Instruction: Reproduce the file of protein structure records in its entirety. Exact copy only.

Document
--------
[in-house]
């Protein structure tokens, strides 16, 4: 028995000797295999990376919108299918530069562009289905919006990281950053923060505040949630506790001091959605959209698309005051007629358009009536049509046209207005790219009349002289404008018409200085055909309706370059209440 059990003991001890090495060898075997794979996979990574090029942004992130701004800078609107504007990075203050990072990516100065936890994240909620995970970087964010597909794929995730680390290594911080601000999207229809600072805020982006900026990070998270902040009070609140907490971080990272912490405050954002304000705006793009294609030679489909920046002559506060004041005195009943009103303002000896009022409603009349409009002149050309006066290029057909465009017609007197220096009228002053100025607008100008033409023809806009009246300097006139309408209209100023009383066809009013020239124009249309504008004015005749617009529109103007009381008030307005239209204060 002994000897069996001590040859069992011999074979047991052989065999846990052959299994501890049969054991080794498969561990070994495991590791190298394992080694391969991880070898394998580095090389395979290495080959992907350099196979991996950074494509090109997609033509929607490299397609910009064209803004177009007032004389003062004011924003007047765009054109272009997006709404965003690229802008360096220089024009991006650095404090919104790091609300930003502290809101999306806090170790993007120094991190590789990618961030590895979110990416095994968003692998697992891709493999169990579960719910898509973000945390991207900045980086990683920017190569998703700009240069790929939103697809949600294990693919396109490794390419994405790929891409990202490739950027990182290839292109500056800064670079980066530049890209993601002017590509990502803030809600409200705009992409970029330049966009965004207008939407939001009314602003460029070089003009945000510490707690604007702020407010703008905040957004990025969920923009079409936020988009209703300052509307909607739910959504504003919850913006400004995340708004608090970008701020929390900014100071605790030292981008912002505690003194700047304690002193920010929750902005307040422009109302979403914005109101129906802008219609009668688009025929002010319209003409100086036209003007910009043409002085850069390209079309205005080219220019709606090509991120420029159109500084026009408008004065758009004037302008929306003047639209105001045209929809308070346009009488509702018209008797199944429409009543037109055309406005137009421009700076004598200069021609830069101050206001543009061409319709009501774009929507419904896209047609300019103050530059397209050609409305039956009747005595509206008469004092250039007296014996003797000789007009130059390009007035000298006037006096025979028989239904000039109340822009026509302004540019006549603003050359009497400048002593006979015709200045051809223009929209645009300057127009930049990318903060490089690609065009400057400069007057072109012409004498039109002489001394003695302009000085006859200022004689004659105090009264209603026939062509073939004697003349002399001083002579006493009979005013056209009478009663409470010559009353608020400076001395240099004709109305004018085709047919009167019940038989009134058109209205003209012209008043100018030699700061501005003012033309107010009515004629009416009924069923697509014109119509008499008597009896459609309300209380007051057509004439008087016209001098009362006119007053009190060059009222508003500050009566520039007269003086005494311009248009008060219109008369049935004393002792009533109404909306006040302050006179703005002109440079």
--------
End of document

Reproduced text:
[in-house]
């Protein structure tokens, strides 16, 4: 028995000797295999990376919108299918530069562009289905919006990281950053923060505040949630506790001091959605959209698309005051007629358009009536049509046209207005790219009349002289404008018409200085055909309706370059209440 059990003991001890090495060898075997794979996979990574090029942004992130701004800078609107504007990075203050990072990516100065936890994240909620995970970087964010597909794929995730680390290594911080601000999207229809600072805020982006900026990070998270902040009070609140907490971080990272912490405050954002304000705006793009294609030679489909920046002559506060004041005195009943009103303002000896009022409603009349409009002149050309006066290029057909465009017609007197220096009228002053100025607008100008033409023809806009009246300097006139309408209209100023009383066809009013020239124009249309504008004015005749617009529109103007009381008030307005239209204060 002994000897069996001590040859069992011999074979047991052989065999846990052959299994501890049969054991080794498969561990070994495991590791190298394992080694391969991880070898394998580095090389395979290495080959992907350099196979991996950074494509090109997609033509929607490299397609910009064209803004177009007032004389003062004011924003007047765009054109272009997006709404965003690229802008360096220089024009991006650095404090919104790091609300930003502290809101999306806090170790993007120094991190590789990618961030590895979110990416095994968003692998697992891709493999169990579960719910898509973000945390991207900045980086990683920017190569998703700009240069790929939103697809949600294990693919396109490794390419994405790929891409990202490739950027990182290839292109500056800064670079980066530049890209993601002017590509990502803030809600409200705009992409970029330049966009965004207008939407939001009314602003460029070089003009945000510490707690604007702020407010703008905040957004990025969920923009079409936020988009209703300052509307909607739910959504504003919850913006400004995340708004608090970008701020929390900014100071605790030292981008912002505690003194700047304690002193920010929750902005307040422009109302979403914005109101129906802008219609009668688009025929002010319209003409100086036209003007910009043409002085850069390209079309205005080219220019709606090509991120420029159109500084026009408008004065758009004037302008929306003047639209105001045209929809308070346009009488509702018209008797199944429409009543037109055309406005137009421009700076004598200069021609830069101050206001543009061409319709009501774009929507419904896209047609300019103050530059397209050609409305039956009747005595509206008469004092250039007296014996003797000789007009130059390009007035000298006037006096025979028989239904000039109340822009026509302004540019006549603003050359009497400048002593006979015709200045051809223009929209645009300057127009930049990318903060490089690609065009400057400069007057072109012409004498039109002489001394003695302009000085006859200022004689004659105090009264209603026939062509073939004697003349002399001083002579006493009979005013056209009478009663409470010559009353608020400076001395240099004709109305004018085709047919009167019940038989009134058109209205003209012209008043100018030699700061501005003012033309107010009515004629009416009924069923697509014109119509008499008597009896459609309300209380007051057509004439008087016209001098009362006119007053009190060059009222508003500050009566520039007269003086005494311009248009008060219109008369049935004393002792009533109404909306006040302050006179703005002109440079």